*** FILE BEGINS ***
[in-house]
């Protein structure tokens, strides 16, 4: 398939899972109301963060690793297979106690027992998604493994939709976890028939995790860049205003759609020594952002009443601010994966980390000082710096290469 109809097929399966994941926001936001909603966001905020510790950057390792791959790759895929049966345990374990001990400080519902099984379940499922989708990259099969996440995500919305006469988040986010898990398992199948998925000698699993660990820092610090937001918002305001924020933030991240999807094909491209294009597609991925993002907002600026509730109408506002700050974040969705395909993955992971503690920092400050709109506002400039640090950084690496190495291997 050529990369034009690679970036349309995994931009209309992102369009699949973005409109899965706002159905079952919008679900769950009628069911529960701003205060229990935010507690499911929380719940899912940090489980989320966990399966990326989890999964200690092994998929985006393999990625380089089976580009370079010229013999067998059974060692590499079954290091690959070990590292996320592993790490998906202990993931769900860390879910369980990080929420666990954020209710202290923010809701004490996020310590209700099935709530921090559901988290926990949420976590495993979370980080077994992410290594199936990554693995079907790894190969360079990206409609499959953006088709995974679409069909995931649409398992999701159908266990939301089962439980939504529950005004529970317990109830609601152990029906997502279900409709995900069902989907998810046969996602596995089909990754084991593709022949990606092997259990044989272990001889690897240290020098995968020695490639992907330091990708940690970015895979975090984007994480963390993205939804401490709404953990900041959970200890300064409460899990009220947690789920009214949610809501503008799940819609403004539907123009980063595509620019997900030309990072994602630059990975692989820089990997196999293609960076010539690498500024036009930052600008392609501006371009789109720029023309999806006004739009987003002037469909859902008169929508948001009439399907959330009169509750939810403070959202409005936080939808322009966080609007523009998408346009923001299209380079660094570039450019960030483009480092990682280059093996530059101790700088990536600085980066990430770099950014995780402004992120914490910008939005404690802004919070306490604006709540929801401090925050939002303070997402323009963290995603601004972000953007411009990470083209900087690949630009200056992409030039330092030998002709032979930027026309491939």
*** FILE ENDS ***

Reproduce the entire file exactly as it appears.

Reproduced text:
[in-house]
């Protein structure tokens, strides 16, 4: 398939899972109301963060690793297979106690027992998604493994939709976890028939995790860049205003759609020594952002009443601010994966980390000082710096290469 109809097929399966994941926001936001909603966001905020510790950057390792791959790759895929049966345990374990001990400080519902099984379940499922989708990259099969996440995500919305006469988040986010898990398992199948998925000698699993660990820092610090937001918002305001924020933030991240999807094909491209294009597609991925993002907002600026509730109408506002700050974040969705395909993955992971503690920092400050709109506002400039640090950084690496190495291997 050529990369034009690679970036349309995994931009209309992102369009699949973005409109899965706002159905079952919008679900769950009628069911529960701003205060229990935010507690499911929380719940899912940090489980989320966990399966990326989890999964200690092994998929985006393999990625380089089976580009370079010229013999067998059974060692590499079954290091690959070990590292996320592993790490998906202990993931769900860390879910369980990080929420666990954020209710202290923010809701004490996020310590209700099935709530921090559901988290926990949420976590495993979370980080077994992410290594199936990554693995079907790894190969360079990206409609499959953006088709995974679409069909995931649409398992999701159908266990939301089962439980939504529950005004529970317990109830609601152990029906997502279900409709995900069902989907998810046969996602596995089909990754084991593709022949990606092997259990044989272990001889690897240290020098995968020695490639992907330091990708940690970015895979975090984007994480963390993205939804401490709404953990900041959970200890300064409460899990009220947690789920009214949610809501503008799940819609403004539907123009980063595509620019997900030309990072994602630059990975692989820089990997196999293609960076010539690498500024036009930052600008392609501006371009789109720029023309999806006004739009987003002037469909859902008169929508948001009439399907959330009169509750939810403070959202409005936080939808322009966080609007523009998408346009923001299209380079660094570039450019960030483009480092990682280059093996530059101790700088990536600085980066990430770099950014995780402004992120914490910008939005404690802004919070306490604006709540929801401090925050939002303070997402323009963290995603601004972000953007411009990470083209900087690949630009200056992409030039330092030998002709032979930027026309491939």